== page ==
In The Media - Archive 2010

Some of the links may lead to content that is no longer available online.

The Washington Post. Dec. 31, 2010. Charles Clotfelter, professor of public policy, suggests ending the tax deduction for contributions to college sports.

The Bleacher Report.com. Dec. 30,2010. College sports are the most commercial part of most schools, yet they consistently lose money -- why keep them? Charles Clotfelter, professor of public policy, argues that sports are part of the key mission of colleges.

The Economist. Dec. 16, 2010. People get happier after middle-age as Peter Ubel, professor of business and public policy, found in a study of the happiness of groups 30-year-olds and 70-year-olds.

City Journal. Fall 2010. Afghan immigrants to the U.S. are assimilating faster than immigrants from Mexico, but at slower rates than immigrants from Asia, says Jacob Vigdor, professor of public policy and economics.

Axcess News.com. Dec. 14, 2010. Bruce Jentleson, professor of public policy and political science, characterizes the different challenges to U.S. foreign policy presented by Iran and North Korea.

San Francisco Chronicle. Dec. 10, 2010. M. Salahuddin Khan references a study led by David Schanzer, associate professor of the practice for public policy, to highlight the partnership between the Muslim community and the FBI needed to work toward a common goal.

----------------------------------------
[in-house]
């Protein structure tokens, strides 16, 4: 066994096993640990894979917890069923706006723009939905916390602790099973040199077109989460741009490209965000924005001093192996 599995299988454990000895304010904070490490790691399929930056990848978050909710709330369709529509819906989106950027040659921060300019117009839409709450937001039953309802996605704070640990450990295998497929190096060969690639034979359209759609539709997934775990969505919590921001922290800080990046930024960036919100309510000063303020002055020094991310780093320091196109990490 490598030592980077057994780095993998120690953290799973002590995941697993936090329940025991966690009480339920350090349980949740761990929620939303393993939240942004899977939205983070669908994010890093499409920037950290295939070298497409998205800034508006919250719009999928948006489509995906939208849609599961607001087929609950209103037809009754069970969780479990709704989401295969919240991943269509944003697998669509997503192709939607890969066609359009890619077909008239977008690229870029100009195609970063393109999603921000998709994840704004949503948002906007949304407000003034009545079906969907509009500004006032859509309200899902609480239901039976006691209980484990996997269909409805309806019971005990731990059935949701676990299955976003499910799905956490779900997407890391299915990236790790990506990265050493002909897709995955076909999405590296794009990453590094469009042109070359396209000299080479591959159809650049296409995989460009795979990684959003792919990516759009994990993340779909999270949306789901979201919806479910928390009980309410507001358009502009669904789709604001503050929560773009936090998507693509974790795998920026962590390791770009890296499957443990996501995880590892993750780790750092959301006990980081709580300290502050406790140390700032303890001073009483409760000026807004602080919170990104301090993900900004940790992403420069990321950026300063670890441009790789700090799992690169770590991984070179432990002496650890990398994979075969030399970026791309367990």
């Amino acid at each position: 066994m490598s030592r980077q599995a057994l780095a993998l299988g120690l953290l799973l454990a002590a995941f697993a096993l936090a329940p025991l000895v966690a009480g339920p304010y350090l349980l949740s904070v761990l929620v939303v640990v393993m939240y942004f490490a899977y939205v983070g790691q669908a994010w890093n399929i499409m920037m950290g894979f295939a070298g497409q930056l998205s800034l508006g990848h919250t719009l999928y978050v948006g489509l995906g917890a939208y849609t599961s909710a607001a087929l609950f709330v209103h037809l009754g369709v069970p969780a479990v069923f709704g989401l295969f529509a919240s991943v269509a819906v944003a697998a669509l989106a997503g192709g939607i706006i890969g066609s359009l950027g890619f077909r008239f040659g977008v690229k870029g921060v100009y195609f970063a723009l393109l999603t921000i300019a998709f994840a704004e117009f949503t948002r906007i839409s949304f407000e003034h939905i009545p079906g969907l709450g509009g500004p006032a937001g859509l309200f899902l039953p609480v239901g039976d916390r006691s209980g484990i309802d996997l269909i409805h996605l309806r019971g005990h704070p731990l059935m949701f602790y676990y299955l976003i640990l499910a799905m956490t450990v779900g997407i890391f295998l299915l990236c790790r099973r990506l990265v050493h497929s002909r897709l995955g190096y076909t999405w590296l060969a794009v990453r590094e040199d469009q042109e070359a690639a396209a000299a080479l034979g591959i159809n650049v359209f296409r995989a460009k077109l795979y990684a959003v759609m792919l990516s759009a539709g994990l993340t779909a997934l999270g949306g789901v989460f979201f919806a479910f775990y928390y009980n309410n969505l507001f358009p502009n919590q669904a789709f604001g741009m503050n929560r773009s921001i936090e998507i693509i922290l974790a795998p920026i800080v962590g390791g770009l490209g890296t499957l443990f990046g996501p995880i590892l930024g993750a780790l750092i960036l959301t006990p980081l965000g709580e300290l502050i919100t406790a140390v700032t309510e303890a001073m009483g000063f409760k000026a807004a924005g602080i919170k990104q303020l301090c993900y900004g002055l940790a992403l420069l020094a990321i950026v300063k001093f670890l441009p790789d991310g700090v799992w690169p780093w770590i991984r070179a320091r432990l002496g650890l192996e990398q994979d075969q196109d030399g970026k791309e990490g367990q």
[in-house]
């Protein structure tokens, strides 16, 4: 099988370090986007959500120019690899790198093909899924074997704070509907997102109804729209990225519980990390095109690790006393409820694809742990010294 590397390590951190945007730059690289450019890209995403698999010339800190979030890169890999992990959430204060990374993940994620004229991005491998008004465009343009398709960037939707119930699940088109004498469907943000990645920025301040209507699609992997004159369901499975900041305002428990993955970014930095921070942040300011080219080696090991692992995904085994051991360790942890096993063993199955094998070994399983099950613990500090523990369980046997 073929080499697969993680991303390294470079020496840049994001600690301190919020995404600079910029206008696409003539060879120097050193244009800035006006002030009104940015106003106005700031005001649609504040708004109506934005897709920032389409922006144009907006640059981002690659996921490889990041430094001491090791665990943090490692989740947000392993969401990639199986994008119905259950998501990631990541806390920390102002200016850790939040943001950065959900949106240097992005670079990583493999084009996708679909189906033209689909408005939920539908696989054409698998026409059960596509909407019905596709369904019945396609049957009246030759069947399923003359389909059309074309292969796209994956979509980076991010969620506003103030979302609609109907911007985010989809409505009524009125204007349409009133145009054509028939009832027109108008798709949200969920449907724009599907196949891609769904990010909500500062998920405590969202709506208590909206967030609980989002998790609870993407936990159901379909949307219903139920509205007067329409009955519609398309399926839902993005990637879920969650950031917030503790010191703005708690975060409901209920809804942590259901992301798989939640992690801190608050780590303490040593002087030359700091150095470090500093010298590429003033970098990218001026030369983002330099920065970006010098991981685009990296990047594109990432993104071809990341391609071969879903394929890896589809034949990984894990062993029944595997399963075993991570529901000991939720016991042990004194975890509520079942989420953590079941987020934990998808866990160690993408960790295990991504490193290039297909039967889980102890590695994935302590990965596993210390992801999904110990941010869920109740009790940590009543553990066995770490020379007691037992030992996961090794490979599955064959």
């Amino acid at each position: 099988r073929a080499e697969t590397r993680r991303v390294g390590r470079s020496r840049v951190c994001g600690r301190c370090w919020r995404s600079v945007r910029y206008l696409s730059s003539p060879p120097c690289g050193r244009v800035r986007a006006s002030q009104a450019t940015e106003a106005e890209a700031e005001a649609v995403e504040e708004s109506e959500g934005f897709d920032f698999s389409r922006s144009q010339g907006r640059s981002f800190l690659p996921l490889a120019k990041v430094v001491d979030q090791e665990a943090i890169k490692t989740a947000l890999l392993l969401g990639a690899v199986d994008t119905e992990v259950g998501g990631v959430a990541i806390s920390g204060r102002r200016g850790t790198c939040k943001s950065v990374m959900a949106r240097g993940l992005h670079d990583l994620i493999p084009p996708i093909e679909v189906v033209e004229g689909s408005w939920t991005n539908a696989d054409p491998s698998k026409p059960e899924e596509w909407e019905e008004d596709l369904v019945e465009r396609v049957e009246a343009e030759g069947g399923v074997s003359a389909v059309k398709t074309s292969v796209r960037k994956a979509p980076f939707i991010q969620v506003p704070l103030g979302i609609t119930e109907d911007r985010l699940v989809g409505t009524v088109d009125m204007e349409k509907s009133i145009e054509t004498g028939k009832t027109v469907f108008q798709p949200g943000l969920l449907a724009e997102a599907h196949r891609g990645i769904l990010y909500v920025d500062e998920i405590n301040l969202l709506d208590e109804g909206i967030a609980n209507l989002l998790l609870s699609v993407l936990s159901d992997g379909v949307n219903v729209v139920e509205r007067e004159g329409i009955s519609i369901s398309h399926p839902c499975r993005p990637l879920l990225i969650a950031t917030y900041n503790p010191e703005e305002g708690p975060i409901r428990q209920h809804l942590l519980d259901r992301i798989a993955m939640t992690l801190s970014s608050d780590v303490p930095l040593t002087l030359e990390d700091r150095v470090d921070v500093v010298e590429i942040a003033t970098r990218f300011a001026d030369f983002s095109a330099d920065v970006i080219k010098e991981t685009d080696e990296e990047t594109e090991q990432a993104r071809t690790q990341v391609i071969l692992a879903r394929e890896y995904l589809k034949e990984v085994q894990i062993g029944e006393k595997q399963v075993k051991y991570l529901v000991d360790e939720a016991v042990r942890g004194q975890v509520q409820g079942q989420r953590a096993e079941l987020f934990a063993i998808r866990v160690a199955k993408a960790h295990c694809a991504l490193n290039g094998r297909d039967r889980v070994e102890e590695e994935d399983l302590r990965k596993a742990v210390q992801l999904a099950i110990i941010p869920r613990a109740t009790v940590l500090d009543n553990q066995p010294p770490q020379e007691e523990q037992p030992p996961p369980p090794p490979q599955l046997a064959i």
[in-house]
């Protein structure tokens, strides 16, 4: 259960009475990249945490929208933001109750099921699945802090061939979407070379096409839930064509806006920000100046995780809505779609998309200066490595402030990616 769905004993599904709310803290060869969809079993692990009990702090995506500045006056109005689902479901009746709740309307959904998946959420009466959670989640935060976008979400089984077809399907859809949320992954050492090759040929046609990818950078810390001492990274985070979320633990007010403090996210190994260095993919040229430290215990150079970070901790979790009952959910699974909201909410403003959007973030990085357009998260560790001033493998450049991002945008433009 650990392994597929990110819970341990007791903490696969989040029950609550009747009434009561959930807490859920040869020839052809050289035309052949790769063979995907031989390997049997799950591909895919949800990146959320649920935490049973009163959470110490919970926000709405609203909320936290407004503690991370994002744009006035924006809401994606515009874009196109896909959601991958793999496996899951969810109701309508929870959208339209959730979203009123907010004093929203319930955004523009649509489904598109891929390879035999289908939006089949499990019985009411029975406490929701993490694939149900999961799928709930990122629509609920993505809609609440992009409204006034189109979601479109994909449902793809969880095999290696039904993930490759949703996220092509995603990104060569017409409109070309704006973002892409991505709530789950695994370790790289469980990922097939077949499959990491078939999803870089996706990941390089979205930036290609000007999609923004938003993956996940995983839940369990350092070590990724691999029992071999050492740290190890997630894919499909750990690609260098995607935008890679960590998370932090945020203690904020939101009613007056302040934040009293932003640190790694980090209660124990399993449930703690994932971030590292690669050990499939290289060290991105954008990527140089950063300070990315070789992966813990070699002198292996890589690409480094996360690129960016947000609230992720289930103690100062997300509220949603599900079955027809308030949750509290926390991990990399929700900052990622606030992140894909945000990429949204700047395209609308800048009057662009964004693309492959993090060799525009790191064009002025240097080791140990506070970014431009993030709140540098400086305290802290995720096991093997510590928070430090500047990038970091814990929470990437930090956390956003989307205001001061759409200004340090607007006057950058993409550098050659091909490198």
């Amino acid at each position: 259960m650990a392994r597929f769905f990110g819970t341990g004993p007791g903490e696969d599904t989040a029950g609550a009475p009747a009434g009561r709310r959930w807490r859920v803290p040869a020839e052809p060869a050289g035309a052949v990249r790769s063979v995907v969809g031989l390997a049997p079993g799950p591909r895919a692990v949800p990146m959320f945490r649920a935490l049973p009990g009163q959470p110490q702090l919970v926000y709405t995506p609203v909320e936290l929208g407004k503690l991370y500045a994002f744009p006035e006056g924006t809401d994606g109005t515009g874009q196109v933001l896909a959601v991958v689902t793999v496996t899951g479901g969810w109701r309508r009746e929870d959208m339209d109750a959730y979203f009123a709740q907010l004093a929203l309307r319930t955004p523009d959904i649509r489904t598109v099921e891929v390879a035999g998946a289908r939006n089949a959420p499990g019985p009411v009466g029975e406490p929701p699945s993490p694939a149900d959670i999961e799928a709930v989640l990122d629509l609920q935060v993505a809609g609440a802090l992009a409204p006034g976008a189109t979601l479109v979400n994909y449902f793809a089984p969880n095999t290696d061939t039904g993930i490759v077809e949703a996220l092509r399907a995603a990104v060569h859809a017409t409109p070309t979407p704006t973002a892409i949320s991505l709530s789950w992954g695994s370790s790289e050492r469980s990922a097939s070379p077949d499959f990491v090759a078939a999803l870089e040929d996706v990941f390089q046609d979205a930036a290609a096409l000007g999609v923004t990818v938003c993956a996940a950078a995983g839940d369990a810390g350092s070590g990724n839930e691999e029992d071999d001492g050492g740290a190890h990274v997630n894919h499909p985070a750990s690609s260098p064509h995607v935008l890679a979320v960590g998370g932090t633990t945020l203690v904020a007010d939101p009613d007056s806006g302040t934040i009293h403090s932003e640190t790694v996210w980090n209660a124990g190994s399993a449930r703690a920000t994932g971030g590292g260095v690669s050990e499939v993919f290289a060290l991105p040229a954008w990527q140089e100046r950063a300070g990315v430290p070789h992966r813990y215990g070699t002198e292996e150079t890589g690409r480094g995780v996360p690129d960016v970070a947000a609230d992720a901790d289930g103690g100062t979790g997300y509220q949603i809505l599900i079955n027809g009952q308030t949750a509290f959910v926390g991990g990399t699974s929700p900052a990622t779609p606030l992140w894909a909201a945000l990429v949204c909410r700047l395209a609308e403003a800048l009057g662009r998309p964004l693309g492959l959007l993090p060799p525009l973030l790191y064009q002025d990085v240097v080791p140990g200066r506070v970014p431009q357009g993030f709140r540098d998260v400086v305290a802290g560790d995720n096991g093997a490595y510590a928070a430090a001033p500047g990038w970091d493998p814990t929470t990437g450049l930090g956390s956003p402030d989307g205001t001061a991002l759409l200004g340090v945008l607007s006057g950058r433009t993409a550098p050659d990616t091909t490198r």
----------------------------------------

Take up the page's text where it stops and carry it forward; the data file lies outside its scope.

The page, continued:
The Duke Chronicle. Dec. 10. 2010. Bruce Jentleson, professor of public policy and political science, discussed the global implications of the rise of China during the last Super Tuesday panel discussion of the semester.

Voice of America. Dec. 9, 2010. WikiLeaks is drawing out the release of the diplomatic cable to gain more attention says Philip Bennett, professor of journalism and public policy.

Duke Magazine. Dec. 7, 2010. A review of the new book by Misha Angrist, assistant professor of geonomics and visiting professor at Sanford.

The Duke Chronicle. Dec. 7, 2010. Public policy studies in among the top 8 most popular majors at Duke, and Director of Undergraduate Studies Ken Rogerson discusses the challenges of that popularity.

ABC World News. Dec. 7, 2010. This report on the costs to the public of death penalty cases cites a study by Professor of Public Policy Phil Cook that found that North Carolina could save $11 million a year by abolishing the death penalty.

Fanhouse. Dec. 3, 2010. Columnist Kevin Blackistone references Sanford Associate Professor David Schanzer in an article stating that resistance to the 2014 World Cup in Qatar may rooted in islamophobia.

The New York Times. Nov. 22, 2010. Sanford Professor Jacob Vigdor is referenced in an article that discusses the challenges of focusing and learning in an age of digital distractions.

KBS. Nov. 19, 2010. Professor Philip Cook discusses income inequality and the "winner takes all" effect on Korean public television.